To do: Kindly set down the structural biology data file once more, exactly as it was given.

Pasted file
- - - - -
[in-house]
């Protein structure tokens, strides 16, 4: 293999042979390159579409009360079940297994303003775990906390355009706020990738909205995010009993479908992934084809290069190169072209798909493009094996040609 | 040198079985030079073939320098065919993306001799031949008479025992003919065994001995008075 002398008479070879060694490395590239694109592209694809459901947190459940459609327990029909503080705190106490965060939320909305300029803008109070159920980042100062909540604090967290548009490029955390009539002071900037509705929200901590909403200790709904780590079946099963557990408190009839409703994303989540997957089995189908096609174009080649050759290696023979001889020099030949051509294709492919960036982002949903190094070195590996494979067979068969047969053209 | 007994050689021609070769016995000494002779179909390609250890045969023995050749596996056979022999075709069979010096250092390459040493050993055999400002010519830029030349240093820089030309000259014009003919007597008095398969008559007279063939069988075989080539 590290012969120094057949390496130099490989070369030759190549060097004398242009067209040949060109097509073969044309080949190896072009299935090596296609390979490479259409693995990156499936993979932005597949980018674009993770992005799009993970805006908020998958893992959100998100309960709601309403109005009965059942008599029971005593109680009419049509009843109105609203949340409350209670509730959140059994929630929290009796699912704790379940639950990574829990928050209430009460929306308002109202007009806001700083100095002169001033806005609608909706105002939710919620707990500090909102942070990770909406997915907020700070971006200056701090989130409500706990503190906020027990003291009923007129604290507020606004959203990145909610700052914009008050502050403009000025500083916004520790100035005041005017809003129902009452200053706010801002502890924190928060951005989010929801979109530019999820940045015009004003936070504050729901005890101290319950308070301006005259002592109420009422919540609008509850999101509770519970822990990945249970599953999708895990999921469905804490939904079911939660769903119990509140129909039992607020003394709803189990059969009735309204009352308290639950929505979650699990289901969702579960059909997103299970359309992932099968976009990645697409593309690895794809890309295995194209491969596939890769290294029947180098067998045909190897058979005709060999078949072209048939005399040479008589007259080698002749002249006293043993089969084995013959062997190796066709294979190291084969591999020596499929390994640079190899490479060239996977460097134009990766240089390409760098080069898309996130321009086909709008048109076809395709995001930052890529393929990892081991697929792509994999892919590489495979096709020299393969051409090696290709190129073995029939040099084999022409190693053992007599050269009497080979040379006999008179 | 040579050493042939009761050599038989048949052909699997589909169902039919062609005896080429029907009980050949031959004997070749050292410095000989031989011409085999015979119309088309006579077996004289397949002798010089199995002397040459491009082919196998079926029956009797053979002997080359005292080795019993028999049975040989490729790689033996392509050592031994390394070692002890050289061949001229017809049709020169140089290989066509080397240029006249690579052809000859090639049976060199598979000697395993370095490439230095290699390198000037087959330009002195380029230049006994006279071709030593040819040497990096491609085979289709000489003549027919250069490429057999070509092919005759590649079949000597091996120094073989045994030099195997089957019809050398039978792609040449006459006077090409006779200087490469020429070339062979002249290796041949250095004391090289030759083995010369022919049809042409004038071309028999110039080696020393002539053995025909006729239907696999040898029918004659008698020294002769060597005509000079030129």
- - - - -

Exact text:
[in-house]
């Protein structure tokens, strides 16, 4: 293999042979390159579409009360079940297994303003775990906390355009706020990738909205995010009993479908992934084809290069190169072209798909493009094996040609 | 040198079985030079073939320098065919993306001799031949008479025992003919065994001995008075 002398008479070879060694490395590239694109592209694809459901947190459940459609327990029909503080705190106490965060939320909305300029803008109070159920980042100062909540604090967290548009490029955390009539002071900037509705929200901590909403200790709904780590079946099963557990408190009839409703994303989540997957089995189908096609174009080649050759290696023979001889020099030949051509294709492919960036982002949903190094070195590996494979067979068969047969053209 | 007994050689021609070769016995000494002779179909390609250890045969023995050749596996056979022999075709069979010096250092390459040493050993055999400002010519830029030349240093820089030309000259014009003919007597008095398969008559007279063939069988075989080539 590290012969120094057949390496130099490989070369030759190549060097004398242009067209040949060109097509073969044309080949190896072009299935090596296609390979490479259409693995990156499936993979932005597949980018674009993770992005799009993970805006908020998958893992959100998100309960709601309403109005009965059942008599029971005593109680009419049509009843109105609203949340409350209670509730959140059994929630929290009796699912704790379940639950990574829990928050209430009460929306308002109202007009806001700083100095002169001033806005609608909706105002939710919620707990500090909102942070990770909406997915907020700070971006200056701090989130409500706990503190906020027990003291009923007129604290507020606004959203990145909610700052914009008050502050403009000025500083916004520790100035005041005017809003129902009452200053706010801002502890924190928060951005989010929801979109530019999820940045015009004003936070504050729901005890101290319950308070301006005259002592109420009422919540609008509850999101509770519970822990990945249970599953999708895990999921469905804490939904079911939660769903119990509140129909039992607020003394709803189990059969009735309204009352308290639950929505979650699990289901969702579960059909997103299970359309992932099968976009990645697409593309690895794809890309295995194209491969596939890769290294029947180098067998045909190897058979005709060999078949072209048939005399040479008589007259080698002749002249006293043993089969084995013959062997190796066709294979190291084969591999020596499929390994640079190899490479060239996977460097134009990766240089390409760098080069898309996130321009086909709008048109076809395709995001930052890529393929990892081991697929792509994999892919590489495979096709020299393969051409090696290709190129073995029939040099084999022409190693053992007599050269009497080979040379006999008179 | 040579050493042939009761050599038989048949052909699997589909169902039919062609005896080429029907009980050949031959004997070749050292410095000989031989011409085999015979119309088309006579077996004289397949002798010089199995002397040459491009082919196998079926029956009797053979002997080359005292080795019993028999049975040989490729790689033996392509050592031994390394070692002890050289061949001229017809049709020169140089290989066509080397240029006249690579052809000859090639049976060199598979000697395993370095490439230095290699390198000037087959330009002195380029230049006994006279071709030593040819040497990096491609085979289709000489003549027919250069490429057999070509092919005759590649079949000597091996120094073989045994030099195997089957019809050398039978792609040449006459006077090409006779200087490469020429070339062979002249290796041949250095004391090289030759083995010369022919049809042409004038071309028999110039080696020393002539053995025909006729239907696999040898029918004659008698020294002769060597005509000079030129």